How Do Right-Wing Populist Parties Influence Climate and Renewable Energy Policies? Evidence from OECD Countries
There is increasing evidence that right-wing populist parties (RWPPs) and their supporters are hostile to climate and low-carbon energy policies. In this article, we provide a quantitative analysis of the effects of RWPP representation in the legislature and executive on climate and renewable energy policy for a number of countries in the Organisation for Economic Co-operation and Development over the period 2007–2018. After controlling for other political, economic, and environmental factors, we find evidence for a significant and large negative effect of RWPPs in power on climate policy. Importantly, we also show that these negative effects vary with the proportionality of the electoral system and European Union membership. Both of these factors significantly moderate the negative influence of RWPPs. In countries with majoritarian electoral systems, the effects of RWPPs on climate policy work through both indirect legislative and direct executive routes. In contrast to climate policy, there is no overall significant relationship with renewable policy.
Announcing the repeal of his predecessor’s Clean Power Plan at a rally in September 2017, President Trump declared, “Did you see what I did to that? Boom, gone!”1 This move exemplified what many climate policy advocates feared: a populist politician and declared climate skeptic reversing policies brought in under a previous administration.
But how widespread is such action? Does the rise of authoritarian nationalist populists (sometimes labeled “right-wing” populists) and their entry into government always have a negative effect on climate and low-carbon energy policies? If there are differences in how far populists getting into power affects such policies, what factors can explain the variation? These questions matter not just because of the direct effects on domestic outcomes but also because of their influence on the policies and emissions of other countries via the erosion of international cooperation (Sælen et al. 2020).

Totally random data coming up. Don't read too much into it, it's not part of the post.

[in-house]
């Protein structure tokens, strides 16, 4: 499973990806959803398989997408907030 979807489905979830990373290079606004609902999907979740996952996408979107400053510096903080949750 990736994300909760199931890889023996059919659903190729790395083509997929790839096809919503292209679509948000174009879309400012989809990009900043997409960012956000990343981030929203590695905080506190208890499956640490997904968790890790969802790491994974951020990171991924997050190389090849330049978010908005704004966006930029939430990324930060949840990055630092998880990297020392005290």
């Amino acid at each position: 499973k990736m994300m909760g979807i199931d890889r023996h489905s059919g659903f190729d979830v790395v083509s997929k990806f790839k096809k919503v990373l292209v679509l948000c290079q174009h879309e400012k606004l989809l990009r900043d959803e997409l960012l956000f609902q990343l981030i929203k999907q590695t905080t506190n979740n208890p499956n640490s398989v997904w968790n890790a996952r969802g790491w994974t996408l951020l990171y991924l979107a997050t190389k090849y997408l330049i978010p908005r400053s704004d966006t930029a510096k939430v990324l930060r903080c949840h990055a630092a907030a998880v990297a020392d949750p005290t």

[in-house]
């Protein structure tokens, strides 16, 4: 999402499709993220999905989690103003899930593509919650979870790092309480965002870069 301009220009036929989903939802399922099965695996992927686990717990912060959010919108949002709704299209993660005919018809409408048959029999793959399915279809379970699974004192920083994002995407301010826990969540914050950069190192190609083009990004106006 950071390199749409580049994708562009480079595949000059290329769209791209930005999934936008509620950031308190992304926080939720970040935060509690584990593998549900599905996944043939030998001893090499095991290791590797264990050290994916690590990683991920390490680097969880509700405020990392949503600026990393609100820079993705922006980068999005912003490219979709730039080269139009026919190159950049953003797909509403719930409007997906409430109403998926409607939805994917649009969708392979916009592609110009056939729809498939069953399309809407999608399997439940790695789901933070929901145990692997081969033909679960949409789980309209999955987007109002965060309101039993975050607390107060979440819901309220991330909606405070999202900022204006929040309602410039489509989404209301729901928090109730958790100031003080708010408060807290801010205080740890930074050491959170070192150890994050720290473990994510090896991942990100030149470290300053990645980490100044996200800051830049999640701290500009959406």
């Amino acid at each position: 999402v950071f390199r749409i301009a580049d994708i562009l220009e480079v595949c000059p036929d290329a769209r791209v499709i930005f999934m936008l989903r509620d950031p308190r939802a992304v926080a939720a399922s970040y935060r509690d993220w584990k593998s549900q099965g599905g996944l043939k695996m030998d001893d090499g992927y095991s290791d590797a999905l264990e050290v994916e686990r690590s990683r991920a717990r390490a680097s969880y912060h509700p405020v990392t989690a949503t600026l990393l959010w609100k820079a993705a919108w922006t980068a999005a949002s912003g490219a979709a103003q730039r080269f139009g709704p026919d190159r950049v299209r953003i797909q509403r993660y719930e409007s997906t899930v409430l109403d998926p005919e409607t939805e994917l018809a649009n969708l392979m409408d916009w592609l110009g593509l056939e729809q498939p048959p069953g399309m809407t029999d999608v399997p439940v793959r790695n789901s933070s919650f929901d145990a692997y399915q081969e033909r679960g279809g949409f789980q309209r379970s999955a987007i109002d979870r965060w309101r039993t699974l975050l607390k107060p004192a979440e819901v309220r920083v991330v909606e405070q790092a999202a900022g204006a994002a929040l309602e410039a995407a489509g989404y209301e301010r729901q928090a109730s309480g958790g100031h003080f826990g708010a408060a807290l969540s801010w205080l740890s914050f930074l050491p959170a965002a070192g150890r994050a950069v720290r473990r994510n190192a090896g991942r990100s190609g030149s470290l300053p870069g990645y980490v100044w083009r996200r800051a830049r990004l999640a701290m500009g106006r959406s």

Interest in the links between populism and climate change has emerged in the last few years (for a recent review, see Forchtner 2019). Within this literature are a number of recent studies looking specifically at how right-wing populist parties (RWPPs) might actually affect climate and sustainable energy policies and outcomes once elected to legislatures and governments (Böhmelt 2021; Ćetković and Hagemann 2020; Huber et al. 2021; Jahn 2021). These studies show some influence of RWPPs, but with variation across countries and policy areas.
This article adds to the literature by taking a quantitative approach to measuring policy effects and widening the focus beyond European countries, on which much of the literature so far has focused. We assess the impact of RWPPs on climate and renewable energy policy in thirty-one OECD countries over the period from 2007 to 2018, combining data on the quality of policies with established data sets on right-wing populism and on parliaments and governments. This scope means we cover a group of postindustrial countries with a shared social and political context for the emergence of authoritarian populism, while at the same time going beyond the European focus of existing studies, allowing us to assess the role of electoral systems and European Union (EU) membership. We capture both the direct effects of RWPPs as part of governing cabinets and leadership and indirect effects through their representation in legislatures on other parties in government. Our key findings, which are robust to a set of other political, economic and environmental controls, are, first, that RWPPs do have a significant negative impact on climate policy, but not on renewable energy policy; second, that the impact of RWPPs on climate policy is mitigated by proportional representation (PR) and by membership of the EU; and third, that climate policy effects of RWPPs in majoritarian countries work via both executive and legislative channels.
Our results are broadly in line with, and provide independent verification of, findings in the wider literature. The muted effects of right-wing populism on climate policy in countries with PR and coalition government is consonant with Ćetković and Hagemann (2020), and the stronger effects on climate policy than on renewables policy is similar to Huber et al. (2021). Quantitative studies of the effects of populism have so far looked at outcomes rather than policies, and our research helps clarify intermediating mechanisms. Our results suggest that climate policy change can explain at least some of the links found between right-wing populism and greenhouse gas (GHG) emissions (Jahn 2021) and between populist leadership and per capita carbon dioxide emissions (Böhmelt 2021).
Our study has some limits. Unlike some recent studies (e.g., Huber et al. 2021), we do not include consideration of left-wing populist parties. We also do not attempt to differentiate between different types of RWPPs (Zulianello 2020), mainly because of the nature of the data set on party characteristics on which we draw.
In section 2, we review the existing literature on right-wing populism and climate and renewable energy policy. Section 3 describes our data and methodological approach. In section 4, we present the findings of the analysis. Section 5 concludes with a discussion of the wider implications of the analysis.
The CCPI data is requested and used for research and science purposes. The CCPI was used as a source in this paper.